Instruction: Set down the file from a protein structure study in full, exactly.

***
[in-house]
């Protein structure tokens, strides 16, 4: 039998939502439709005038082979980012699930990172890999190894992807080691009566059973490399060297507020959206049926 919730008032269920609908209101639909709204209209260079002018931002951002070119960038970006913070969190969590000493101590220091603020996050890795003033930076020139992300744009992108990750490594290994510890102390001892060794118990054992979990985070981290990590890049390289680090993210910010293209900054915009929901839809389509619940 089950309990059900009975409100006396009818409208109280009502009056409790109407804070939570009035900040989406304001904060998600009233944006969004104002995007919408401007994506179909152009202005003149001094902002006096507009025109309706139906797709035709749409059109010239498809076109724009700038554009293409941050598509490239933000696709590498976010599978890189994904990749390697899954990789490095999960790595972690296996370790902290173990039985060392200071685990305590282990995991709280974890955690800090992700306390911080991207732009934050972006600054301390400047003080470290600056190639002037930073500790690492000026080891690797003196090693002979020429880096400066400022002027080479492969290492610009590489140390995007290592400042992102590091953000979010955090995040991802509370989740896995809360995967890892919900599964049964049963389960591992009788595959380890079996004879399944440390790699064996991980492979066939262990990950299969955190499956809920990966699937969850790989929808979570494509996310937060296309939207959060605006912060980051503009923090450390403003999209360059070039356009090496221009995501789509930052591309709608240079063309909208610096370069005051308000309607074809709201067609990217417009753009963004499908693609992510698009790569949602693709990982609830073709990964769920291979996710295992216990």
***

[in-house]
């Protein structure tokens, strides 16, 4: 039998939502439709005038082979980012699930990172890999190894992807080691009566059973490399060297507020959206049926 919730008032269920609908209101639909709204209209260079002018931002951002070119960038970006913070969190969590000493101590220091603020996050890795003033930076020139992300744009992108990750490594290994510890102390001892060794118990054992979990985070981290990590890049390289680090993210910010293209900054915009929901839809389509619940 089950309990059900009975409100006396009818409208109280009502009056409790109407804070939570009035900040989406304001904060998600009233944006969004104002995007919408401007994506179909152009202005003149001094902002006096507009025109309706139906797709035709749409059109010239498809076109724009700038554009293409941050598509490239933000696709590498976010599978890189994904990749390697899954990789490095999960790595972690296996370790902290173990039985060392200071685990305590282990995991709280974890955690800090992700306390911080991207732009934050972006600054301390400047003080470290600056190639002037930073500790690492000026080891690797003196090693002979020429880096400066400022002027080479492969290492610009590489140390995007290592400042992102590091953000979010955090995040991802509370989740896995809360995967890892919900599964049964049963389960591992009788595959380890079996004879399944440390790699064996991980492979066939262990990950299969955190499956809920990966699937969850790989929808979570494509996310937060296309939207959060605006912060980051503009923090450390403003999209360059070039356009090496221009995501789509930052591309709608240079063309909208610096370069005051308000309607074809709201067609990217417009753009963004499908693609992510698009790569949602693709990982609830073709990964769920291979996710295992216990």